Lists & Dictionaries

Term: [], {} in Python

A list is a value that contains many items in an ordered sequence, and is written like this, [‘fish’, ‘book’, ‘British’]. Each term (fish, book & British) in the list are typed with quote characters (‘ ’) and separated by ‘,’. The list begins and ends with square bracket ([]). The list is like a shopping list, and a dictionary is more complicated, like a book or a dictionary.

Now, I have a list named beasts, and type them all on the interactive shell (which shows >>> on the screen).

>>> beasts = [‘dodo’, ‘griffin’, ‘platypus’, ‘phoenix’]

>>> beasts[0]

This beasts list contains four beasts: dodo, griffin, platypus and phoenix. And, one beast follows antoher beast. If you type >>>beasts[0], the ‘dodo’ will show on the screen. The integer inside the square brackets ([0], [1], etc.) that follows the list is called “index”.
Q1: What are indexes for dodo, griffin, platypus and phoenix in the list of beasts? Ans: 0, 1, 2, 3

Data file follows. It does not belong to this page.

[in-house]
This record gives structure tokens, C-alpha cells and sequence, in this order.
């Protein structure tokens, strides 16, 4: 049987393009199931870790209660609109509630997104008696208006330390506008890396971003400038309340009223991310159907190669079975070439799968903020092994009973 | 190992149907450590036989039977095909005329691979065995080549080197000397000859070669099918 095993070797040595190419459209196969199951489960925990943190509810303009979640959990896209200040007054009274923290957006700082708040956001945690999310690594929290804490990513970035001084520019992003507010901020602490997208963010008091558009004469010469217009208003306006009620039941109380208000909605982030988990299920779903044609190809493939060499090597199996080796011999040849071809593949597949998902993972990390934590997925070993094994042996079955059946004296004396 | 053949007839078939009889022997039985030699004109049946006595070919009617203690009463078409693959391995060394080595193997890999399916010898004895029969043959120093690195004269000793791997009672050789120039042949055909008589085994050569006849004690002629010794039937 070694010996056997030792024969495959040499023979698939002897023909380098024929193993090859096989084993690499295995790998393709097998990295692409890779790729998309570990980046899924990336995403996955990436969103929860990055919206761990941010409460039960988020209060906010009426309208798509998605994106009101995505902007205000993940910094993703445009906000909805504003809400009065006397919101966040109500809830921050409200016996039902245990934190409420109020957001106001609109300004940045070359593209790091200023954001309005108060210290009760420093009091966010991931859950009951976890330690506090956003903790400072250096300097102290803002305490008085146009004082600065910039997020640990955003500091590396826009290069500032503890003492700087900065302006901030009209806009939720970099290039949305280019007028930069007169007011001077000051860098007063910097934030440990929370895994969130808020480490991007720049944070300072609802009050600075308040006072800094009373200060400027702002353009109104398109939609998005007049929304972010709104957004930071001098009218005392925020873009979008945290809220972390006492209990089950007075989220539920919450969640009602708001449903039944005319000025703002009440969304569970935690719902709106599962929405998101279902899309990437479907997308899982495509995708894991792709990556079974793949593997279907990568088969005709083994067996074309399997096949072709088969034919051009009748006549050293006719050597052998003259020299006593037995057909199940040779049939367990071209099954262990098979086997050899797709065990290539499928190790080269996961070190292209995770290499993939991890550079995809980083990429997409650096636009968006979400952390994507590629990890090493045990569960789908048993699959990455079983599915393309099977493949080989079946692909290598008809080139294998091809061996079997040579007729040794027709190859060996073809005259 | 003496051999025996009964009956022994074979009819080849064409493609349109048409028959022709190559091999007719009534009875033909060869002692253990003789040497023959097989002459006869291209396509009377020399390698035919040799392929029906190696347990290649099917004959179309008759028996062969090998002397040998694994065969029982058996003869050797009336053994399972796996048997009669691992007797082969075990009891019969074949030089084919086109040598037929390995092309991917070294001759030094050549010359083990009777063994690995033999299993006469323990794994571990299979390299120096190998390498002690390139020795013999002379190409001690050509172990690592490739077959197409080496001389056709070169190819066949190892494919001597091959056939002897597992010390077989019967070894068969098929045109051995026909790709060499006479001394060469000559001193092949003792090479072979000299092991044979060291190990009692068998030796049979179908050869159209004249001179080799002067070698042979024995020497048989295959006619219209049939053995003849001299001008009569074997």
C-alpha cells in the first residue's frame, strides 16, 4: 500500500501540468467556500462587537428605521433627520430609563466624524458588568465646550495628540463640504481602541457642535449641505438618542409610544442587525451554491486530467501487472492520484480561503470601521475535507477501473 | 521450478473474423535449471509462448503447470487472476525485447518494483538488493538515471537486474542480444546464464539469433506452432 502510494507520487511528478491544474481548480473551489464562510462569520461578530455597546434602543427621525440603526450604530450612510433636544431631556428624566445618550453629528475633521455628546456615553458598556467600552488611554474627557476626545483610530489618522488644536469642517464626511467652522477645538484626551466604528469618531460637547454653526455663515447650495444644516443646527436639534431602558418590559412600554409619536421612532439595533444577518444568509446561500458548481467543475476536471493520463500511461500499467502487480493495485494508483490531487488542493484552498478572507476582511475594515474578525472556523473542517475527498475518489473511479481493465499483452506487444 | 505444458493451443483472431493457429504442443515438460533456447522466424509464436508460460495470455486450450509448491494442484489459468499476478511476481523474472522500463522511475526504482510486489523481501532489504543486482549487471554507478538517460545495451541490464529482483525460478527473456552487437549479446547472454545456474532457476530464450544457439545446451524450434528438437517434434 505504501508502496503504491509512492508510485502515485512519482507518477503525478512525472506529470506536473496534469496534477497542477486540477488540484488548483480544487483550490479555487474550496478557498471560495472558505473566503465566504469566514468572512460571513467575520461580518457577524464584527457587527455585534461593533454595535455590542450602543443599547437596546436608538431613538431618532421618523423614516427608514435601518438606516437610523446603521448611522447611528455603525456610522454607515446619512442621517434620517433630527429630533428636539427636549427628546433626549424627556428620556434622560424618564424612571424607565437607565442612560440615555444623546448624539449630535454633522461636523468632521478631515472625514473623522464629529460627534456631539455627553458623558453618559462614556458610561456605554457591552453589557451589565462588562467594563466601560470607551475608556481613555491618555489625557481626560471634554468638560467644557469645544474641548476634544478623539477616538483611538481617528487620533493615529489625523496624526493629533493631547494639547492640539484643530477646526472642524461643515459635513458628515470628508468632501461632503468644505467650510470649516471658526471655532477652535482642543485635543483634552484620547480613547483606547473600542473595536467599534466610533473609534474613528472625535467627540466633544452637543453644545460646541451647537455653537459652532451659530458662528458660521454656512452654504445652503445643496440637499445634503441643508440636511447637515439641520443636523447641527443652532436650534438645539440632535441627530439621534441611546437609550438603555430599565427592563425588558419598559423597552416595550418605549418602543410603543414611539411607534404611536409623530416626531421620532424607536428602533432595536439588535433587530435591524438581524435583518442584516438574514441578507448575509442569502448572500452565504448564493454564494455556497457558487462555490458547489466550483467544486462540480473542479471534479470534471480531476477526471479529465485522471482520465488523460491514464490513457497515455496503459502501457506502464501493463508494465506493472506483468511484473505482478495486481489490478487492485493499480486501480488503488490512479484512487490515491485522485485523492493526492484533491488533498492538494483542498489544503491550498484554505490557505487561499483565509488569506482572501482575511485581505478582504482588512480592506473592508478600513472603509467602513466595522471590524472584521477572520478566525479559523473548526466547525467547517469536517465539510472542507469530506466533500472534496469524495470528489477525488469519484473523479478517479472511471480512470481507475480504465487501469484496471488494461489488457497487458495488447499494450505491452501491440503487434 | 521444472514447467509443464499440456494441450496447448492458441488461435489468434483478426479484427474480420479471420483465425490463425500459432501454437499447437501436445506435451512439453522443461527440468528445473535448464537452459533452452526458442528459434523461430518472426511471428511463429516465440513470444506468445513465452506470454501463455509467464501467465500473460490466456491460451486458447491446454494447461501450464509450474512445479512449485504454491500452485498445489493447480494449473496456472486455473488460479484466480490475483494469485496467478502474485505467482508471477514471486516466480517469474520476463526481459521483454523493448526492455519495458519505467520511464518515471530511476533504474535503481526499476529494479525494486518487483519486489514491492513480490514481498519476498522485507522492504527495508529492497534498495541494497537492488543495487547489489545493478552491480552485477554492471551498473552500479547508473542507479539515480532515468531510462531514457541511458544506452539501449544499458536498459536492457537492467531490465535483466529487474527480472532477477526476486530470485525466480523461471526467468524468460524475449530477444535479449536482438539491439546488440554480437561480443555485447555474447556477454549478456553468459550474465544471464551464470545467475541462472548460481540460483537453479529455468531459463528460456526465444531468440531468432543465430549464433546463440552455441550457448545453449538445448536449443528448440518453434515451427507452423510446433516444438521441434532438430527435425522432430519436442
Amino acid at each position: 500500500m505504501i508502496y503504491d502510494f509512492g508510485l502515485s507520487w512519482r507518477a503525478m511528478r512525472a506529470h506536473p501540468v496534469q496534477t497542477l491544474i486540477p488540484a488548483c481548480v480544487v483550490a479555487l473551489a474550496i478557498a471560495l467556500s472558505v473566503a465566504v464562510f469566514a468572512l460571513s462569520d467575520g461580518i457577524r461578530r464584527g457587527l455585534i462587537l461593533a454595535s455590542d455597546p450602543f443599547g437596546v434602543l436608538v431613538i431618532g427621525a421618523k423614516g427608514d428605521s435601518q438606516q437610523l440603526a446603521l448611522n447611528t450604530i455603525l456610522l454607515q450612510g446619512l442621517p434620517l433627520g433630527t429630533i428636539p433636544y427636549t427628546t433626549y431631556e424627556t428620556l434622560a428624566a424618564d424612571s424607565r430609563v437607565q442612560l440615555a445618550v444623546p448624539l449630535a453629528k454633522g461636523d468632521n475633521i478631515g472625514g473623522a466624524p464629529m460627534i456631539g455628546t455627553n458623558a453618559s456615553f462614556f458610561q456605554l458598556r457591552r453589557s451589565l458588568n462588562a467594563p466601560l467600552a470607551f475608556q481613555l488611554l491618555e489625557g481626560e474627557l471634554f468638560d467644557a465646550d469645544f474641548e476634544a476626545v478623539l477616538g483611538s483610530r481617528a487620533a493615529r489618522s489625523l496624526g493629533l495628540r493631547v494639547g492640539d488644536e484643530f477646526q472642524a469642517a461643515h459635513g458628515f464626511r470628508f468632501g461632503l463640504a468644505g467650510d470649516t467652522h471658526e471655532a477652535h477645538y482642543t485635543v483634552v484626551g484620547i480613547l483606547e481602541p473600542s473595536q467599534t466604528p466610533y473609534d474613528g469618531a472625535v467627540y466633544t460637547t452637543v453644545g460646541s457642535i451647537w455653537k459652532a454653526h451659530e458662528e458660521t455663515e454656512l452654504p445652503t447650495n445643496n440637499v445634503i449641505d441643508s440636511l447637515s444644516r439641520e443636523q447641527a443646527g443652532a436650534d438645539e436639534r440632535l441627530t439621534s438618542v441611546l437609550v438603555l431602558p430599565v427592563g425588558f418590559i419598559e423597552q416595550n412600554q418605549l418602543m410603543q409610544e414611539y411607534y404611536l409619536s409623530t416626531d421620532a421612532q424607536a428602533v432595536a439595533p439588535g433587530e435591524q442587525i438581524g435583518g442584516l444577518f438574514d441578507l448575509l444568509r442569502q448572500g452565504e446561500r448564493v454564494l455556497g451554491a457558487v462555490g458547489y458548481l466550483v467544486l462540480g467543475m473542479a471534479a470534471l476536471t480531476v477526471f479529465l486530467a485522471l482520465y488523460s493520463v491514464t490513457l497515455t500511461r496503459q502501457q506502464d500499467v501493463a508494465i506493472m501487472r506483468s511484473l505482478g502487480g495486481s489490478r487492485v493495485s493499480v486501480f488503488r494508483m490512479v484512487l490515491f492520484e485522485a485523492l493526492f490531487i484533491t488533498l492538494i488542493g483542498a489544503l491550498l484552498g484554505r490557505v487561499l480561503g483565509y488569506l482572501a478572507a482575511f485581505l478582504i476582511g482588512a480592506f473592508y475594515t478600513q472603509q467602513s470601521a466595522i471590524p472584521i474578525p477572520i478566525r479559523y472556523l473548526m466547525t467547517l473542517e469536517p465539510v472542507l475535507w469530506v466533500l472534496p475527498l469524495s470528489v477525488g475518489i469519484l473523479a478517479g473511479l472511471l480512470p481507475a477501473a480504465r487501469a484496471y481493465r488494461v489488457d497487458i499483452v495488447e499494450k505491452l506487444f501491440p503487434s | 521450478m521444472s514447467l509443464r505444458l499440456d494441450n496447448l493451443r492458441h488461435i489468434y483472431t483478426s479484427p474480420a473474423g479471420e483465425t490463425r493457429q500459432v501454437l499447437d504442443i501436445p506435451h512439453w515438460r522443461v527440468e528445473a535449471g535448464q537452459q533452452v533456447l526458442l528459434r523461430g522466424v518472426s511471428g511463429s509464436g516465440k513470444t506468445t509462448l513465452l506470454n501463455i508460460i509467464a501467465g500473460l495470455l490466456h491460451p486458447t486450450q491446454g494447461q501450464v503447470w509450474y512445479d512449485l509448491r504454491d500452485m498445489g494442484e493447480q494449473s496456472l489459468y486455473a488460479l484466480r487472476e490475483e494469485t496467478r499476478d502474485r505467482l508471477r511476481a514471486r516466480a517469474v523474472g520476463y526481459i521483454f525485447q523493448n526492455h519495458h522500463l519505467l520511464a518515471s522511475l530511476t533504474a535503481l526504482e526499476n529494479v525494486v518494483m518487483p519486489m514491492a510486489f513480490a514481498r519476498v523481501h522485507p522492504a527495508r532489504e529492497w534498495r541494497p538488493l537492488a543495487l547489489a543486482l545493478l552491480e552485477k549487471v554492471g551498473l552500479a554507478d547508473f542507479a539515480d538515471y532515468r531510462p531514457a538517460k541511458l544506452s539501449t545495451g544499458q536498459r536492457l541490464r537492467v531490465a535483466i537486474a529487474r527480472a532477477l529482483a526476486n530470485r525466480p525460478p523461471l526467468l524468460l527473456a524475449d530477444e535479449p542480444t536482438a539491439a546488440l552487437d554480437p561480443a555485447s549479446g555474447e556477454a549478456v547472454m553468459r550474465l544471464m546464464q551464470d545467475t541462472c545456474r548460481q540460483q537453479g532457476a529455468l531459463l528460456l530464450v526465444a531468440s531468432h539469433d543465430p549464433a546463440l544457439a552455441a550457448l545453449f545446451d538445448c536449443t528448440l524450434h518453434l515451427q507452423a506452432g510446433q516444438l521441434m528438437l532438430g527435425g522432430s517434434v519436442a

Q2: There are also negative indexes such as -1, -2, -3 and so on. And, which beast does beasts[-1] refer to in this list of beasts?

Be careful to type this and see what happens.

>>> beasts[1], beasts[2], beasts[3]

(‘griffin’, ‘platypus’, ‘phoenix’)

’Cause any thing in a list can be written in a sentance, try to type this sentance on the interactive shell:

>>> ‘The ’ + beasts[0] + ‘ and ’ + beasts[3] + ‘ are friends.’

‘The dodo and phoenix are friends.’

The strings, The, and, are friends are typed with quote characters (‘ ’), and beasts[0] and beasts[3] are not.

A box in a box, and a list in a list is a list (XD). A list can be put into another list; you also can put many lists in a list. Type like this:

>>> BeastsInHouse = [[‘dodo’, ‘griffin’, ‘platypus’, ‘phoenix’], [1, 2, 3, 4]]

There are two lists in BeastsInHouse. The first one is [‘dodo’, ‘griffin’, ‘platypus’, ‘phoenix’]. The second one is [1, 2, 3, 4] (*These numbers donot have to be typed with ‘’.)
Then, type BeastsInHouse[0] on the interactive shell, it displays the first list. The second list can be found out with BeastsInHouse[1].

>>> BeastsInHouse[0]

[‘dodo’, ‘griffin’, ‘platypus’, ‘phoenix’]

>>> BeastsInHouse[1]

[1, 2, 3, 4]

The BeastsInHouse[0][1] refers to the second thing of first list.

>>> BeastsInHouse[0][1]


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